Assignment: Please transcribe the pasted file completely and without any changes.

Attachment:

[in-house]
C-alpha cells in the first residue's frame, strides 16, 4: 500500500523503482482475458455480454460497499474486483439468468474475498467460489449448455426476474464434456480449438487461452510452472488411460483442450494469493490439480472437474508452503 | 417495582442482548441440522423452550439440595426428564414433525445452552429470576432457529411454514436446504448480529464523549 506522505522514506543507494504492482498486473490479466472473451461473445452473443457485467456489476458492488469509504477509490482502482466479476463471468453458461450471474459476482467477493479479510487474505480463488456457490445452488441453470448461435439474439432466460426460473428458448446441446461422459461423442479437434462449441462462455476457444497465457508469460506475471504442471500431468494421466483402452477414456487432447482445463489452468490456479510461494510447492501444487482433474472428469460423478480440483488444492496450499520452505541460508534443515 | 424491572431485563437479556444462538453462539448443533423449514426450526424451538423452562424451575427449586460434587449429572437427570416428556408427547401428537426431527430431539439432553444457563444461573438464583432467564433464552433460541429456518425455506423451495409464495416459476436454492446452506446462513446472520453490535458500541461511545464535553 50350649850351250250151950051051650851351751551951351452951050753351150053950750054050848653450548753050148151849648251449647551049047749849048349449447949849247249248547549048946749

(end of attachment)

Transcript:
[in-house]
C-alpha cells in the first residue's frame, strides 16, 4: 500500500523503482482475458455480454460497499474486483439468468474475498467460489449448455426476474464434456480449438487461452510452472488411460483442450494469493490439480472437474508452503 | 417495582442482548441440522423452550439440595426428564414433525445452552429470576432457529411454514436446504448480529464523549 506522505522514506543507494504492482498486473490479466472473451461473445452473443457485467456489476458492488469509504477509490482502482466479476463471468453458461450471474459476482467477493479479510487474505480463488456457490445452488441453470448461435439474439432466460426460473428458448446441446461422459461423442479437434462449441462462455476457444497465457508469460506475471504442471500431468494421466483402452477414456487432447482445463489452468490456479510461494510447492501444487482433474472428469460423478480440483488444492496450499520452505541460508534443515 | 424491572431485563437479556444462538453462539448443533423449514426450526424451538423452562424451575427449586460434587449429572437427570416428556408427547401428537426431527430431539439432553444457563444461573438464583432467564433464552433460541429456518425455506423451495409464495416459476436454492446452506446462513446472520453490535458500541461511545464535553 50350649850351250250151950051051650851351751551951351452951050753351150053950750054050848653450548753050148151849648251449647551049047749849048349449447949849247249248547549048946749